However, if Paul and Mary include a choice of English law in their Wills, France will apply English law to the property and, in principle, they can leave it to whoever they want.
English law will apply to their other assets (including the contents of the cottage in Honfleur), whether or not they make a choice of law.
What should I do now?
If the EU Succession Regulation affects you, we recommend that you review your Will (or make a Will if you don’t have one) to ensure that your estate will pass to your chosen beneficiaries in the most tax-efficient way and to minimise the risk of costly disputes.
It is particularly important to be aware that your existing Will may be treated as making a choice of law, even if it does not mention this. This may mean that your Will does not have the effect that you expect.
We can advise on Wills and other estate planning tailored to your specific circumstances, taking into account your residence, domicile and nationality status as well as any changes that you expect in future.
It is essential to co-ordinate Wills and planning in each country concerned and we can liaise with foreign advisers on your behalf.
Please contact our European Succession Regulation solicitors or you are welcome to contact Oliver Phipps, who is a Partner and the head of our International Private Client team.
Frequently Asked Questions
The Regulation does not only affect who receives your estate when you die. It may also affect:
- Who administers your estate. In England, the executors named in your Will (or your closest family members, if you don’t have a Will) collect in your assets, pay your debts and distribute the balance to your beneficiaries. In most EU countries, the beneficiaries themselves do this. If English law applies under the Regulation, the English system is supposed to apply, but this may cause confusion in countries who are not used to it.
- How your estate is taxed. The Regulation does not change the tax law of any country. However, UK inheritance tax and similar taxes abroad largely depend on who inherits your estate. If the Regulation changes who receives your estate, this will probably have a knock-on effect on how it is taxed.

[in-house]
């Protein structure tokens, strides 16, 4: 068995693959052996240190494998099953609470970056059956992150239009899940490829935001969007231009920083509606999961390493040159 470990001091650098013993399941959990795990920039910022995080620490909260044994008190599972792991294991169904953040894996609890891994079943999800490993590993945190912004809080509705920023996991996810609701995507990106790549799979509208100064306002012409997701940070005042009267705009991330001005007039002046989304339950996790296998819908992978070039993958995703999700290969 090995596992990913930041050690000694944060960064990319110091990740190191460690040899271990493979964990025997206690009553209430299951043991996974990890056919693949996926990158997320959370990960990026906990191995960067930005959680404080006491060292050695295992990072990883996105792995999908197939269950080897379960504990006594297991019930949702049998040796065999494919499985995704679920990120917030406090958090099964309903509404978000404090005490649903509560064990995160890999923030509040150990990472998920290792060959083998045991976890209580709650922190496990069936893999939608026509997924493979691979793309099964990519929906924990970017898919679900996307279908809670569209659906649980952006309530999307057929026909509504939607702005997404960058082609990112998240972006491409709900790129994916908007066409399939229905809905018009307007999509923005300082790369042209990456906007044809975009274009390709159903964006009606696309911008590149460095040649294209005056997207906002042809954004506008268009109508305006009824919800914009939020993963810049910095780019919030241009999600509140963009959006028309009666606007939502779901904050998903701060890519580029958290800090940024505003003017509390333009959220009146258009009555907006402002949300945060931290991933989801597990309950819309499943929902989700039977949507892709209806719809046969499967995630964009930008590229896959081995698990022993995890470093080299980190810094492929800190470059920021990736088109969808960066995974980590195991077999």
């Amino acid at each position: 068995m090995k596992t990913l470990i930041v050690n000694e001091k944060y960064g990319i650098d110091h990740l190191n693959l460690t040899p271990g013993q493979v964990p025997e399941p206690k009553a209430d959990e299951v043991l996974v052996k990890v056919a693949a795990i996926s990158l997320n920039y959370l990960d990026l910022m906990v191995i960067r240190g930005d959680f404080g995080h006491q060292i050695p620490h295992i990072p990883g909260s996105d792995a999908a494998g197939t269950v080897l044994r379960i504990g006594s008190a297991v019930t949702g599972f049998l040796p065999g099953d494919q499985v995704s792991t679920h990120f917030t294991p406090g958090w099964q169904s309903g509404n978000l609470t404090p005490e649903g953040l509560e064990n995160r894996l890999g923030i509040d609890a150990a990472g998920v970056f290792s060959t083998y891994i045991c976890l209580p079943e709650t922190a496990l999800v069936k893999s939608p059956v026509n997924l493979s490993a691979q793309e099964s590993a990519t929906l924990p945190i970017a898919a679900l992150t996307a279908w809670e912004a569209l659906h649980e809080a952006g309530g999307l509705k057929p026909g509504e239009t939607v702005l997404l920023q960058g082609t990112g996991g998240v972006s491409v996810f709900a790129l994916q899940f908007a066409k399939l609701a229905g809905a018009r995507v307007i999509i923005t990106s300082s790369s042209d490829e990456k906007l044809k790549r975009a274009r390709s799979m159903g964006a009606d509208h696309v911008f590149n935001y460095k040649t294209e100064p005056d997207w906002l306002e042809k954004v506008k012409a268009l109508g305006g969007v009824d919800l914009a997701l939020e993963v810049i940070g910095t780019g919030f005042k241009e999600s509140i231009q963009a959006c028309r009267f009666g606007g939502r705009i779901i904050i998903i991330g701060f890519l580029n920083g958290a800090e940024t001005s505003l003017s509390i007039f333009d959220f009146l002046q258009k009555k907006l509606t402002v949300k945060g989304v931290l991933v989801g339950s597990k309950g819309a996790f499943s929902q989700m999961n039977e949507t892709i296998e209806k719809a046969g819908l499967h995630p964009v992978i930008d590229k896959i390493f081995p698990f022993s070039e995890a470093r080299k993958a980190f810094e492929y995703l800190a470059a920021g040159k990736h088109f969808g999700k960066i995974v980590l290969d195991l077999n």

- Who can make claims against your estate. If foreign forced heirship rules apply, the people who benefit under these rules may claim their reserved shares if your Will attempts to override them. If English law applies, this may allow claims against your estate by spouses and civil partners (including ex-ones), cohabitees, children and dependants.
- Which court decides any disputes about your estate. Each country also has rules about which disputes its courts can decide. If you are habitually resident in a country where the Regulation applies when you die, the default position is that the courts of that country will decide any disputes about your estate. Choosing to apply the law of your nationality can allow the courts of the country concerned to decide a dispute instead, if the Regulation also applies in that country.
The Regulation applies in the following EU member states: Austria, Belgium, Bulgaria, Croatia, Cyprus, the Czech Republic, Estonia, Finland, France, Germany, Greece, Hungary, Italy, Latvia, Lithuania, Luxembourg, Malta, the Netherlands, Poland, Portugal, Romania, Slovakia, Slovenia, Spain and Sweden.
The Regulation does not apply in Denmark, Ireland or the UK.
The following countries are candidates to join the EU in future: Albania, Montenegro, Serbia, the former Yugoslav Republic of Macedonia and Turkey. We expect the Regulation to apply in these countries if they do join.
For many people, choosing to apply the law of their nationality will ensure that their estate is governed by the law with which they are most familiar.
Making a choice of law in your Will also reduces uncertainty if any of the following apply to you:
- You are unsure where you are habitually resident or whether you are manifestly more closely connected with another country;
- The Regulation does not apply in the country of your habitual residence, in which case that country’s conflict of laws rules may lead to a different law applying;
- It is unclear whether a Will you have already made may be treated as making a choice of law.
However, every case is different and you should obtain advice about the potential consequences of making a choice in your particular circumstances and whether any existing Wills may be treated as making a choice of law.
It is important to take all these factors into account when making a Will or carrying out other estate planning such as making gifts or creating trusts during your lifetime.